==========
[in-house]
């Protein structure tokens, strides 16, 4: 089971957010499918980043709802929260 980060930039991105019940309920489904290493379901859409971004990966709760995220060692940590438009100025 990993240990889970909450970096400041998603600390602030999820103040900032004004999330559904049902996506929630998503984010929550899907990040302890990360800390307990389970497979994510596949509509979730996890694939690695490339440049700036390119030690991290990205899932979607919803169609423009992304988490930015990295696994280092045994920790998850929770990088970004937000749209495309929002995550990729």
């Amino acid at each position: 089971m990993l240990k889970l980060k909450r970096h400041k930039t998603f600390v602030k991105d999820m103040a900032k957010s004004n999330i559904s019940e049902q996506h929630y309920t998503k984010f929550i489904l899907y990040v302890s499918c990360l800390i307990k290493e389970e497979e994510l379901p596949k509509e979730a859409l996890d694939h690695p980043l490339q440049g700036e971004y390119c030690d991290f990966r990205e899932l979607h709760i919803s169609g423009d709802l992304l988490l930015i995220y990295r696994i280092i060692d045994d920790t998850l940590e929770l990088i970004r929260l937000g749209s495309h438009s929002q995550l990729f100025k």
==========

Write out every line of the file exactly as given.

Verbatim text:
[in-house]
């Protein structure tokens, strides 16, 4: 089971957010499918980043709802929260 980060930039991105019940309920489904290493379901859409971004990966709760995220060692940590438009100025 990993240990889970909450970096400041998603600390602030999820103040900032004004999330559904049902996506929630998503984010929550899907990040302890990360800390307990389970497979994510596949509509979730996890694939690695490339440049700036390119030690991290990205899932979607919803169609423009992304988490930015990295696994280092045994920790998850929770990088970004937000749209495309929002995550990729």
């Amino acid at each position: 089971m990993l240990k889970l980060k909450r970096h400041k930039t998603f600390v602030k991105d999820m103040a900032k957010s004004n999330i559904s019940e049902q996506h929630y309920t998503k984010f929550i489904l899907y990040v302890s499918c990360l800390i307990k290493e389970e497979e994510l379901p596949k509509e979730a859409l996890d694939h690695p980043l490339q440049g700036e971004y390119c030690d991290f990966r990205e899932l979607h709760i919803s169609g423009d709802l992304l988490l930015i995220y990295r696994i280092i060692d045994d920790t998850l940590e929770l990088i970004r929260l937000g749209s495309h438009s929002q995550l990729f100025k």